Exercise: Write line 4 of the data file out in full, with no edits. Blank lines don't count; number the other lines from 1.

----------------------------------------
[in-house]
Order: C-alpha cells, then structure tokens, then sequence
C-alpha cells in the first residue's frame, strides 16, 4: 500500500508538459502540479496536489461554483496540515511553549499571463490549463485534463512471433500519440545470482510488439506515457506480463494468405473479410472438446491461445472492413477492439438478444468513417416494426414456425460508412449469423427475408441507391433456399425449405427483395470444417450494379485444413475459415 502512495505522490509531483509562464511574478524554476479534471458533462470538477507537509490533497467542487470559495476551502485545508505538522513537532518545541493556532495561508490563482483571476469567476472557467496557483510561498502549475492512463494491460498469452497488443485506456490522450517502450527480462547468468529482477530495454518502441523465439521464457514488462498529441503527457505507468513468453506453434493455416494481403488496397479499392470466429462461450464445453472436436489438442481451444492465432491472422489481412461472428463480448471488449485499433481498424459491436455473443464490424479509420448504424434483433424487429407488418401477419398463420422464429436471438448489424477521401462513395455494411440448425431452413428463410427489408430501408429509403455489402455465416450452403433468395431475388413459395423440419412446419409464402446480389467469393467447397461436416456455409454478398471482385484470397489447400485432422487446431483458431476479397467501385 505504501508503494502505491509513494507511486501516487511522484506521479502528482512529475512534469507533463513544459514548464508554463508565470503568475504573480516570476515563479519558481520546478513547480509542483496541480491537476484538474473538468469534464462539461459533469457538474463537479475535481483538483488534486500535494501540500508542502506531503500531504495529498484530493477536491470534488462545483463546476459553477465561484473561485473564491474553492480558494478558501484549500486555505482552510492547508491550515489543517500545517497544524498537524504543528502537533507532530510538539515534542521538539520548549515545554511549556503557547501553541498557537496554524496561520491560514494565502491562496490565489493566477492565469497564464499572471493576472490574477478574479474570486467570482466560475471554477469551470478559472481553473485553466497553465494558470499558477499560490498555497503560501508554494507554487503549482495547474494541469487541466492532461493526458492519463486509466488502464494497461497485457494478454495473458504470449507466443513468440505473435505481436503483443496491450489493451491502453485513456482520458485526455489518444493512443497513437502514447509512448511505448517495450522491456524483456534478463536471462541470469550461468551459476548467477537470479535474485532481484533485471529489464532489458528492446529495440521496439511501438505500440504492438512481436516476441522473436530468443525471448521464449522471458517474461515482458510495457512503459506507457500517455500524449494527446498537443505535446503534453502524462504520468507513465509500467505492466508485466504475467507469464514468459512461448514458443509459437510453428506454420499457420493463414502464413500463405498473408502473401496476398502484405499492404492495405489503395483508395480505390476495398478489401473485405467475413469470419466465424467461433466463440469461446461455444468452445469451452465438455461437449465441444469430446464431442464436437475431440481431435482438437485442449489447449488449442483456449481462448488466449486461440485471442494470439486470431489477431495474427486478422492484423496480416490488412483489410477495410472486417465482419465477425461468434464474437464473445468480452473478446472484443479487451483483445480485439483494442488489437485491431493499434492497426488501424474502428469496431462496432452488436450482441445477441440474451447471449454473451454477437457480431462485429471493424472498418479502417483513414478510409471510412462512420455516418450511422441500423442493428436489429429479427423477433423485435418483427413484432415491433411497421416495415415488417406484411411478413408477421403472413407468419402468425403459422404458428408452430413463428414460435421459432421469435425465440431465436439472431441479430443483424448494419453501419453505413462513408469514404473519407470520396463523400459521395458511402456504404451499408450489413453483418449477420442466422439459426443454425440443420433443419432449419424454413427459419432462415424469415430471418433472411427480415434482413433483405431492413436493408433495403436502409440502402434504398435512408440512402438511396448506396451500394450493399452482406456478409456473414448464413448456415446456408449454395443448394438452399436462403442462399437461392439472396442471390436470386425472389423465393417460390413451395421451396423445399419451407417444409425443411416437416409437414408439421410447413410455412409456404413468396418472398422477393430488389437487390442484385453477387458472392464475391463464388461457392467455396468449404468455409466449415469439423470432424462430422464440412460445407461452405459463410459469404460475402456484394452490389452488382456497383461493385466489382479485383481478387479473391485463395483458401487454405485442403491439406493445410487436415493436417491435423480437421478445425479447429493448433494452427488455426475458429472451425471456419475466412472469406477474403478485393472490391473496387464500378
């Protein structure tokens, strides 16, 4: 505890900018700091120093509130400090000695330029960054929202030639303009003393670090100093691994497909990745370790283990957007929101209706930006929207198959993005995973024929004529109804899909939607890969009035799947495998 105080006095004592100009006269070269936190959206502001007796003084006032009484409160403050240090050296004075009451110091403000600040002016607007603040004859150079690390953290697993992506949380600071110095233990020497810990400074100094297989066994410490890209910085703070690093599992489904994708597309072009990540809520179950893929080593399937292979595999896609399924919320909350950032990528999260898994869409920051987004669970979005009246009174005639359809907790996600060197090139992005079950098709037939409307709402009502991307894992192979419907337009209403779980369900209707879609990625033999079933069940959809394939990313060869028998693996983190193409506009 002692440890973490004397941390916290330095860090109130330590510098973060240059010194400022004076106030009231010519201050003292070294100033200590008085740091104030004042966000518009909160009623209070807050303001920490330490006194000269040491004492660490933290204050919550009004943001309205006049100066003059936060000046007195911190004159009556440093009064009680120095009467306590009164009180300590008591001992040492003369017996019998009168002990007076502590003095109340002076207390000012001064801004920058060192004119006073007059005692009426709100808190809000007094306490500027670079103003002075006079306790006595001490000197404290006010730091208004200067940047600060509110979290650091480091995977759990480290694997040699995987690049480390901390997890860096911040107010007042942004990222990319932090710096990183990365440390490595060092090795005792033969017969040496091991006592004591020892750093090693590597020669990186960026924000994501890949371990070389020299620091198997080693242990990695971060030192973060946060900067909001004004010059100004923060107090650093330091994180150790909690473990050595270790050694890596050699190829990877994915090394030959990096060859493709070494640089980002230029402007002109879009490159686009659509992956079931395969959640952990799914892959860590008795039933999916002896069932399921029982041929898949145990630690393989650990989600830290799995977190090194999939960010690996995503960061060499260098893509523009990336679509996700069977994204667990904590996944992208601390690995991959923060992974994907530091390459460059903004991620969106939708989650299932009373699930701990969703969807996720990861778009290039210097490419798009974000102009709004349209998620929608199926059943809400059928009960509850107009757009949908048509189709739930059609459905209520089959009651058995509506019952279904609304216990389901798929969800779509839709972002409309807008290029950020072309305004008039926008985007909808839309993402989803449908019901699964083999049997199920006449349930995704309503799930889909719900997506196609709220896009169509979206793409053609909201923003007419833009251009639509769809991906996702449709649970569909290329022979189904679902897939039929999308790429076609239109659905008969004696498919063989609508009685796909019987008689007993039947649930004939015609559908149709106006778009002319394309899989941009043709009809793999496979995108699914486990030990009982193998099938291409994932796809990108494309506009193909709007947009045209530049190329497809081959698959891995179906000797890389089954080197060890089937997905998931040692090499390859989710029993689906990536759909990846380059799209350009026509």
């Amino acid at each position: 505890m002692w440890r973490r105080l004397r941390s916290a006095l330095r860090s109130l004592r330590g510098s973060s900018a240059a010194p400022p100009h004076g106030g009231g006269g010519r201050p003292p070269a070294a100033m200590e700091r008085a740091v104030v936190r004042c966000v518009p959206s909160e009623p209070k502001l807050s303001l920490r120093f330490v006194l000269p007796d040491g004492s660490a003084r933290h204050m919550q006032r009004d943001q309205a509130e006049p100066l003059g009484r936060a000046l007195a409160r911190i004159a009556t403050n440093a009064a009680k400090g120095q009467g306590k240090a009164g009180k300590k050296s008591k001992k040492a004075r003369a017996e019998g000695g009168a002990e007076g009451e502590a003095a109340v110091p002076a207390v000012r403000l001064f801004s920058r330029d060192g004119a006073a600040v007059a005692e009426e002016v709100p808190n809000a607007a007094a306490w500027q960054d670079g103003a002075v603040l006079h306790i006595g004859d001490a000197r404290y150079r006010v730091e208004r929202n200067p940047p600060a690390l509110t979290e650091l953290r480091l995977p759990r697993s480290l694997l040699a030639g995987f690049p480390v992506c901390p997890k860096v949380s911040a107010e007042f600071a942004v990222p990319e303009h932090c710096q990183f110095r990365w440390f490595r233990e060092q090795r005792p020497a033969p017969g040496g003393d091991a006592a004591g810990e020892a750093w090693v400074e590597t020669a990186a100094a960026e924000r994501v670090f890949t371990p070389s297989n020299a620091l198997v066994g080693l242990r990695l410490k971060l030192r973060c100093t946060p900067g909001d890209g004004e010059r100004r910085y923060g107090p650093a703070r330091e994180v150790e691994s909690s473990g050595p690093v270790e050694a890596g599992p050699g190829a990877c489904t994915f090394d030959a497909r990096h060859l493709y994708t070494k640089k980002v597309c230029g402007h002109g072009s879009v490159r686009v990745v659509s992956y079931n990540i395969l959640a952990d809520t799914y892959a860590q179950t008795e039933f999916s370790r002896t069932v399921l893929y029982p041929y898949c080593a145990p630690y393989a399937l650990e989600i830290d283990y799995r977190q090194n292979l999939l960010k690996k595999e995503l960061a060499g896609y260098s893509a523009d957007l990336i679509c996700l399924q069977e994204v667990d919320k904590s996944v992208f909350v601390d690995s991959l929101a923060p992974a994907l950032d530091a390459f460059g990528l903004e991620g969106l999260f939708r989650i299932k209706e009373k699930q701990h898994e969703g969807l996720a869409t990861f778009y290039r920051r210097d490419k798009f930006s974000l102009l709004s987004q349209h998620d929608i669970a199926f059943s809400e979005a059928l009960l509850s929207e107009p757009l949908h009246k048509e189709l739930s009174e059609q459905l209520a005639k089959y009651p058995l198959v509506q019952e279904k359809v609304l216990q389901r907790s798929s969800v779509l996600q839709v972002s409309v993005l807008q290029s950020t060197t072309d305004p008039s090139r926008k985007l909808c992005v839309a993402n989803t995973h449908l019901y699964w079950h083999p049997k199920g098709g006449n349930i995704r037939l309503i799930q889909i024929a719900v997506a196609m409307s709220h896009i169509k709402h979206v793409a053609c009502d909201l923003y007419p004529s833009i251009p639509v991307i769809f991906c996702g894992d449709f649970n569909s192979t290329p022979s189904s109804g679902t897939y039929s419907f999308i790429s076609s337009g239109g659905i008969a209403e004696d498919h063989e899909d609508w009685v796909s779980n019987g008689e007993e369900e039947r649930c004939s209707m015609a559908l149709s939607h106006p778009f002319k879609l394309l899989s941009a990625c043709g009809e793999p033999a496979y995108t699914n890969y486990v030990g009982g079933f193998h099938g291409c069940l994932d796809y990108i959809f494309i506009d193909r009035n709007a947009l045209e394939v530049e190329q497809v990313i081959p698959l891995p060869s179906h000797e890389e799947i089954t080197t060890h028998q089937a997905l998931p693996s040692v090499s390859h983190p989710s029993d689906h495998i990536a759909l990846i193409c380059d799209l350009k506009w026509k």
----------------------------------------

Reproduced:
């Protein structure tokens, strides 16, 4: 505890900018700091120093509130400090000695330029960054929202030639303009003393670090100093691994497909990745370790283990957007929101209706930006929207198959993005995973024929004529109804899909939607890969009035799947495998 105080006095004592100009006269070269936190959206502001007796003084006032009484409160403050240090050296004075009451110091403000600040002016607007603040004859150079690390953290697993992506949380600071110095233990020497810990400074100094297989066994410490890209910085703070690093599992489904994708597309072009990540809520179950893929080593399937292979595999896609399924919320909350950032990528999260898994869409920051987004669970979005009246009174005639359809907790996600060197090139992005079950098709037939409307709402009502991307894992192979419907337009209403779980369900209707879609990625033999079933069940959809394939990313060869028998693996983190193409506009 002692440890973490004397941390916290330095860090109130330590510098973060240059010194400022004076106030009231010519201050003292070294100033200590008085740091104030004042966000518009909160009623209070807050303001920490330490006194000269040491004492660490933290204050919550009004943001309205006049100066003059936060000046007195911190004159009556440093009064009680120095009467306590009164009180300590008591001992040492003369017996019998009168002990007076502590003095109340002076207390000012001064801004920058060192004119006073007059005692009426709100808190809000007094306490500027670079103003002075006079306790006595001490000197404290006010730091208004200067940047600060509110979290650091480091995977759990480290694997040699995987690049480390901390997890860096911040107010007042942004990222990319932090710096990183990365440390490595060092090795005792033969017969040496091991006592004591020892750093090693590597020669990186960026924000994501890949371990070389020299620091198997080693242990990695971060030192973060946060900067909001004004010059100004923060107090650093330091994180150790909690473990050595270790050694890596050699190829990877994915090394030959990096060859493709070494640089980002230029402007002109879009490159686009659509992956079931395969959640952990799914892959860590008795039933999916002896069932399921029982041929898949145990630690393989650990989600830290799995977190090194999939960010690996995503960061060499260098893509523009990336679509996700069977994204667990904590996944992208601390690995991959923060992974994907530091390459460059903004991620969106939708989650299932009373699930701990969703969807996720990861778009290039210097490419798009974000102009709004349209998620929608199926059943809400059928009960509850107009757009949908048509189709739930059609459905209520089959009651058995509506019952279904609304216990389901798929969800779509839709972002409309807008290029950020072309305004008039926008985007909808839309993402989803449908019901699964083999049997199920006449349930995704309503799930889909719900997506196609709220896009169509979206793409053609909201923003007419833009251009639509769809991906996702449709649970569909290329022979189904679902897939039929999308790429076609239109659905008969004696498919063989609508009685796909019987008689007993039947649930004939015609559908149709106006778009002319394309899989941009043709009809793999496979995108699914486990030990009982193998099938291409994932796809990108494309506009193909709007947009045209530049190329497809081959698959891995179906000797890389089954080197060890089937997905998931040692090499390859989710029993689906990536759909990846380059799209350009026509």